Because automotive engines powered by diesel ignite in a different way to those powered by petrol, the process for starting a diesel engine has some distinct differences.
This section explains the best way to start a diesel engine and why the fuel needs to reach a certain temperature before cranking diesels in cold weather.
When you turn the key, the spark from a spark plug ignites the fuel in gas powered engines.
Whereas, a process of compression creates a certain amount of heat needed to get diesel engines ignited.
Simply put, once the fuel and air is hot enough it creates combustion - creating a spark to start the engine.
So, the process for starting a diesel car is different from starting one with an internal combustion engine (ICE). The next section breaks down the recommended steps required to start a diesel car or truck - especially when it's cold.
The first step for starting a diesel is to turn the key to the start position. It is important not to turn on the engine at this point.
You should then look for the 'wait to start' glowplug indicator light to appear on the dash. Wait until the light goes out before you attempt to start the engine.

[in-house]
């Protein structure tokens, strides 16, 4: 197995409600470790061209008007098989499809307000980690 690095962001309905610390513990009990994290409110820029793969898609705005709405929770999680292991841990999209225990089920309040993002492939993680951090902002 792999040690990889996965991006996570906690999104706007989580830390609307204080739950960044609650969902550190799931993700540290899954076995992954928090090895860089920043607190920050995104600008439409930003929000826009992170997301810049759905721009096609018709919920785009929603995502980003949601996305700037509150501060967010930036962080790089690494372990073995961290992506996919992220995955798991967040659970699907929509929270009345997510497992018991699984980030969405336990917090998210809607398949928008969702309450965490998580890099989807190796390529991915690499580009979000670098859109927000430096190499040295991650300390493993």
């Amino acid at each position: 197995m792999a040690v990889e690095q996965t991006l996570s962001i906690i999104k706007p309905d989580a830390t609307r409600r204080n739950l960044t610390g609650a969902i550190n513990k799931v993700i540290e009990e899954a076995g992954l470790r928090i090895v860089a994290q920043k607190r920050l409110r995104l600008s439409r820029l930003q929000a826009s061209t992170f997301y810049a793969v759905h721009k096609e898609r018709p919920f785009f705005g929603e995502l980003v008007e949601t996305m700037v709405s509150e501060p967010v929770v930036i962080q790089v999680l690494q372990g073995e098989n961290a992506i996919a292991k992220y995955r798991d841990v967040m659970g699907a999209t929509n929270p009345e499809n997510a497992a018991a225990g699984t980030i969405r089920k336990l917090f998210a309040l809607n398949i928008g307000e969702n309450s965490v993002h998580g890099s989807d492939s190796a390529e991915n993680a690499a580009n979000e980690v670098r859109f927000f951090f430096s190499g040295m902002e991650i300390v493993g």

The best way to start a diesel engine - especially when the air is cold - is to wait for the glow plugs to heat up. It usually takes glow plugs ten (10) to fifteen (15) seconds to get hot. So, you should be patient before turning the key to the 'full position' and attempt to get the vehicle running.
Once you understand glow plug principles, you will realise that the 'wait to start' light stays lit until the glow plugs are ready. Thus, the indicator may take longer to go out (heat up) if the weather is cold.
The next step is to turn the key to the correct position for starting the engine. Allow it to crank for up to thirty (30) seconds and then turn the key to the 'off' position if you don't get the vehicle started.
Even though you can repeat the same steps again if it doesn't start, it may be worth reading the section about how a diesel engine works to get more information.
Follow the same steps as outlined for starting a diesel car. If the truck engine fails to start after cranking for up to thirty seconds, turn the key back to the off position. Assuming there is no combustion, you could try: